IBS Symptoms in Men

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Media coverage and pharmaceutical coverage might make you think that irritable bowel syndrome (IBS) is a woman's health problem. You may be surprised (and perhaps reassured) that that is not the case at all as many men struggle with this complex, disruptive digestive disorder. Actually, it is estimated that approximately 15% of the population have IBS and approximately 40% of those people are male.

In this overview, you will learn about the symptoms of IBS and how those symptoms might be experienced differently between men and women.

What Are the Symptoms of IBS?

IBS is a chronic digestive problem. It is categorized as a functional gastrointestinal disorder (FGID) because no visible physical evidence shows up on standard diagnostic testing to explain its symptoms. IBS is diagnosed when a person experiences repeated episodes of abdominal pain and marked changes in bowel habits for a period of at least six months. Although there may be some differences between men and women as to which symptoms are more likely to be experienced, the symptoms of IBS remain basically the same.

Here are the primary symptoms of IBS:

Here are some symptoms that are often experienced alongside the primary symptoms of IBS:

Rates of IBS in Men versus Women

Unfortunately, it is not just advertisers who suffer from the bias that IBS is a woman's health problem, researchers have also been more likely to focus on women's issues in IBS, rather than men.

Often men are excluded from studies or the numbers of men participants is too low to gain any useful information about IBS in men. Interestingly, this underrepresentation of men in research on IBS and other FGIDs is the exact opposite as to what happens in most other areas of medicine. In spite of this bias, some information regarding differences in IBS symptoms between men and women has emerged.

Although in most areas, the rates of women reporting IBS symptoms is up to three times higher than men, in some places (e.g. Africa, South America, and South Asia) the gap is much smaller or the trend between the two sexes is actually reversed. It is thought that these prevalence differences are probably more likely due to cultural differences in reporting symptoms as opposed to any real difference being due to IBS actually affecting one gender more than the other.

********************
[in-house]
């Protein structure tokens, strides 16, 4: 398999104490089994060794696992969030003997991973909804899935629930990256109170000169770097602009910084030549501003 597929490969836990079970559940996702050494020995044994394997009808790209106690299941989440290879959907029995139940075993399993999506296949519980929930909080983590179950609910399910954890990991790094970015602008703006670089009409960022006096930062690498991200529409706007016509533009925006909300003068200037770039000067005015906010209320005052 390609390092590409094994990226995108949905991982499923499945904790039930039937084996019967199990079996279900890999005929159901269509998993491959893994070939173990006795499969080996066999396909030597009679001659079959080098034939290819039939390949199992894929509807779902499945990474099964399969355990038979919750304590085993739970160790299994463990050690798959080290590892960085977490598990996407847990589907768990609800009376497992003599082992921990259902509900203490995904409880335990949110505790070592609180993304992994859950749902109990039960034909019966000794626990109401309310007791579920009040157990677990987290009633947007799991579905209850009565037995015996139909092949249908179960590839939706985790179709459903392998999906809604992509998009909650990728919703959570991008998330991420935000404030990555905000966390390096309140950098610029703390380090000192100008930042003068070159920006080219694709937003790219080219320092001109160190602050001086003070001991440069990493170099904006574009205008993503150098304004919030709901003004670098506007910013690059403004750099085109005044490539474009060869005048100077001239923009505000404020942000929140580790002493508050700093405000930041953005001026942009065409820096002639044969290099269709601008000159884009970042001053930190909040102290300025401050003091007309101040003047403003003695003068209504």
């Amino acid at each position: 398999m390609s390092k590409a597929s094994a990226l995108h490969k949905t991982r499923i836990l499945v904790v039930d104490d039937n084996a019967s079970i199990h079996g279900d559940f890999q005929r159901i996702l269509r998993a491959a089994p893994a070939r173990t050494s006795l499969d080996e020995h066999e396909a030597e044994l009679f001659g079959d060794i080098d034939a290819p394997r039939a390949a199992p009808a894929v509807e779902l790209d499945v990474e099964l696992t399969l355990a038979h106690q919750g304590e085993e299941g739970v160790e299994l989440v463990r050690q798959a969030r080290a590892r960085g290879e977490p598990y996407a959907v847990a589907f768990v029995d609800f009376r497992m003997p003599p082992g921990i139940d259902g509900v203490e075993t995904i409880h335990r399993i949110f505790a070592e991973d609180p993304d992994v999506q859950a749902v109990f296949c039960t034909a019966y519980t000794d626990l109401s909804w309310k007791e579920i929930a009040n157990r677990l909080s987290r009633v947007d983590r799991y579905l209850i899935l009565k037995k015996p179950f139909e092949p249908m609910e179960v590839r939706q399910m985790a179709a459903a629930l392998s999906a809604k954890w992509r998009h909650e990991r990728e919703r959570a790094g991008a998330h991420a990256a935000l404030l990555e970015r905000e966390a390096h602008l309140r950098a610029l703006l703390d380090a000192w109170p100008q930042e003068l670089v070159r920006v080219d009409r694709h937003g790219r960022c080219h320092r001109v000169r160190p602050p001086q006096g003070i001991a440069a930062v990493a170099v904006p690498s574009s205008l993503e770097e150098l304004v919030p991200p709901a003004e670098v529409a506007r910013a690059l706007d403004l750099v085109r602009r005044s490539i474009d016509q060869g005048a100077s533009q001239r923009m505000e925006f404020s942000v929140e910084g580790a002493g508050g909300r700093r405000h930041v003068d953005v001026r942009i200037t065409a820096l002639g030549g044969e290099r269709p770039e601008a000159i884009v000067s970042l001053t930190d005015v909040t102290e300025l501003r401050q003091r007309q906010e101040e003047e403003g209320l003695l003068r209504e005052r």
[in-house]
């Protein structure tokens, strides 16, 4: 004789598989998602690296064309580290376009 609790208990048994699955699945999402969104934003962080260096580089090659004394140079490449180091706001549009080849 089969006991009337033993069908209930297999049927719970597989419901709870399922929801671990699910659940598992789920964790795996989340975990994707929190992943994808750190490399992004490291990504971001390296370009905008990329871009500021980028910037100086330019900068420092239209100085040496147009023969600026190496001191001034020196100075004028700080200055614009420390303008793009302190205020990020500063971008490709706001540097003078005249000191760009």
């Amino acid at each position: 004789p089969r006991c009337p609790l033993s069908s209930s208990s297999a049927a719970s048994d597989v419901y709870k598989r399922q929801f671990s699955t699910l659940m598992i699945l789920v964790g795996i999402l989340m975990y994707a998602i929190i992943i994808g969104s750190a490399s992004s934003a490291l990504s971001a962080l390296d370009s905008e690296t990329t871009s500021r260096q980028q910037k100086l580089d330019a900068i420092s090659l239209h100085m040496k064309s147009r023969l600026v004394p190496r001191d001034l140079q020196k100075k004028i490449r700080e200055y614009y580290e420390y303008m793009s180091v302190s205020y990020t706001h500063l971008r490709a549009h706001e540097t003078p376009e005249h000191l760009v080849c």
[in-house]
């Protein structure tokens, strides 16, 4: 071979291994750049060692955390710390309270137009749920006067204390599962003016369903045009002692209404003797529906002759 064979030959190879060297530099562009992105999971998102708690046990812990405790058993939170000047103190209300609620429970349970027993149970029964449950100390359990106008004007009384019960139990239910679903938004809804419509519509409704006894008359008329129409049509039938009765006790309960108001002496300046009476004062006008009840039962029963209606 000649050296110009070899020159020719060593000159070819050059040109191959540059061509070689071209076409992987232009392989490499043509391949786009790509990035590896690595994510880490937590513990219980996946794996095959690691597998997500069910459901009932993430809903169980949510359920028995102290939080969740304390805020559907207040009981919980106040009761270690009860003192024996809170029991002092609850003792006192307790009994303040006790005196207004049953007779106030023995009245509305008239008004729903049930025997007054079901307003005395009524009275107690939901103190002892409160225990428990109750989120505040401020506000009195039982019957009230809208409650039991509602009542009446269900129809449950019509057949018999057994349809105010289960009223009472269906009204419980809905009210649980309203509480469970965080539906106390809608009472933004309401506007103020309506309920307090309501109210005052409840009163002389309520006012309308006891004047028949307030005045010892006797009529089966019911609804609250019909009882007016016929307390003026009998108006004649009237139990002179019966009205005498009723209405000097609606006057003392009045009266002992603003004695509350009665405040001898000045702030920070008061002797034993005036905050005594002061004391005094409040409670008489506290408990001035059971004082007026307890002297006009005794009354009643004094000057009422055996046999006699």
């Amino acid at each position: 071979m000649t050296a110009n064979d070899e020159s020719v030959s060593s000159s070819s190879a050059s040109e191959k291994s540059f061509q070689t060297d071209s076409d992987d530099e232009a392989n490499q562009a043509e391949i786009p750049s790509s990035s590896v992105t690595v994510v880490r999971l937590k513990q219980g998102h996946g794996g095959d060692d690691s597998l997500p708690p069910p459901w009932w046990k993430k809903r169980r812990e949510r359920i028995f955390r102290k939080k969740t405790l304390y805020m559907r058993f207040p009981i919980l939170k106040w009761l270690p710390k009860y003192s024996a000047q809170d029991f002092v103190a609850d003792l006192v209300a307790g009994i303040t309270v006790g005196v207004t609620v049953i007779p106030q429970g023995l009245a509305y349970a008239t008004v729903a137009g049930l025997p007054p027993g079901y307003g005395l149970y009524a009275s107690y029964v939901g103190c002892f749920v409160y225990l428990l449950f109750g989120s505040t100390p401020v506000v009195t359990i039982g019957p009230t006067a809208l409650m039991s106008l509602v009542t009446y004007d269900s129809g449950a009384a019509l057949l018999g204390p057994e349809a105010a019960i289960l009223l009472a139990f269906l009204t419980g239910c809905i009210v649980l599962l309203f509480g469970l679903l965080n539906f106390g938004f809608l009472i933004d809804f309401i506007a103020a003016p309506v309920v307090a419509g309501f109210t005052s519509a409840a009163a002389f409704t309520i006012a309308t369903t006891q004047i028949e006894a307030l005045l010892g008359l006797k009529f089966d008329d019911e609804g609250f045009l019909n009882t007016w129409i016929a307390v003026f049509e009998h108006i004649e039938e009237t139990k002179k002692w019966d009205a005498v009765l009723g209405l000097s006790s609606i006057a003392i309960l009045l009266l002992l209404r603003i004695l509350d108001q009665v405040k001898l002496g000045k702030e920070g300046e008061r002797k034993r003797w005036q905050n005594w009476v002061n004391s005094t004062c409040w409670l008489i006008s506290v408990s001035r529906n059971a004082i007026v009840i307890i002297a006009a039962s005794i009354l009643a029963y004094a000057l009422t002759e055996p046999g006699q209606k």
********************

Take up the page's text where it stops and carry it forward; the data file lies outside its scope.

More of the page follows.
Gender differences in terms of IBS prevalence appear to lessen as individuals age. For women, IBS prevalence begins to decrease after the age of 45 (generally attributed to hormonal changes associated with menopause). By the age of 65, the rates of IBS in men and women are thought to be roughly equal.

Gender Differences in IBS Symptoms

Although the general trend in research has been one of a female-centered bias, some studies have been conducted that shed some light on differences between the two sexes when it comes to experiencing specific IBS symptoms.

A recent meta-analysis, combining the results of 22 studies, found that men were more likely than women to experience "more severe diarrhea and higher stool frequency." Women tended to report more symptoms in general, more extra-intestinal symptoms and to score lower on measures related to quality of life.

Given that, a recent questionnaire study (577 responders), found that although women were more likely than men to experience some symptoms more severely than men (hard stools and bloating), as well as some related symptoms (anxiety and quality of life decreases), such differences were small.

No difference was seen between the two groups in terms of "differences in depression, pain, stool frequency, impact on daily life, dissatisfaction with bowel habit, or extra-colonic symptoms."

Male Sex Hormones and IBS

Although most of the research on the role of sex hormones in IBS has focused on women, there has been some limited discussion of the role of sex hormones on IBS in men. Researchers have taken note of the fact that men have a higher level of androgens. Androgens are natural steroids, with testosterone being one of them. Research has indicated that higher levels of androgens reduce one's risk of developing a chronic pain disorder. Testosterone itself may serve as a natural pain reliever. This might be one of the factors as to why women are more likely to report IBS symptoms than men.

Studies on differences in the levels of testosterone in men with IBS versus healthy men have been very small, limited, and have yielded mixed results. More research is needed before there is a more complete understanding of the role of testosterone as a contributor to or protector for IBS symptoms.

A Word from Verywell

If you are a man and you are experiencing unusual and continuing digestive symptoms, it is important that you don't overlook or minimize your distress based on the media bias of IBS being a female health problem. It is essential that you bring your symptoms to the attention of your doctor so that you can get a definitive diagnosis and develop an effective symptoms management plan.


Björkman I, Jakobsson Ung EJ, Ringström G, Törnblom H, Simrén M. "More similarities than differences between men and women with irritable bowel syndrome" Neurogastroenterology & Motility 2015;27(6):796–804.

Canavan C, West J, Card T. "The epidemiology of irritable bowel syndrome." Clinical Epidemiology 2014;6:71-80.

Kim, B., et.al. "Male sex hormones may influence the symptoms of irritable bowel syndrome in young men." Digestion 2008 78:88-92.

Mulak A, Taché Y, Larauche M. "Sex hormones in the modulation of irritable bowel syndrome. " World Journal of Gastroenterology 2014;20(10):2433-2448.

Thakur ER, Gurtman MB, Keefer L, Brenner DM, Lackner JM. "Gender differences in irritable bowel syndrome: The interpersonal connection" Neurogastroenterology and Motility 2015;27(10):1478-1486.

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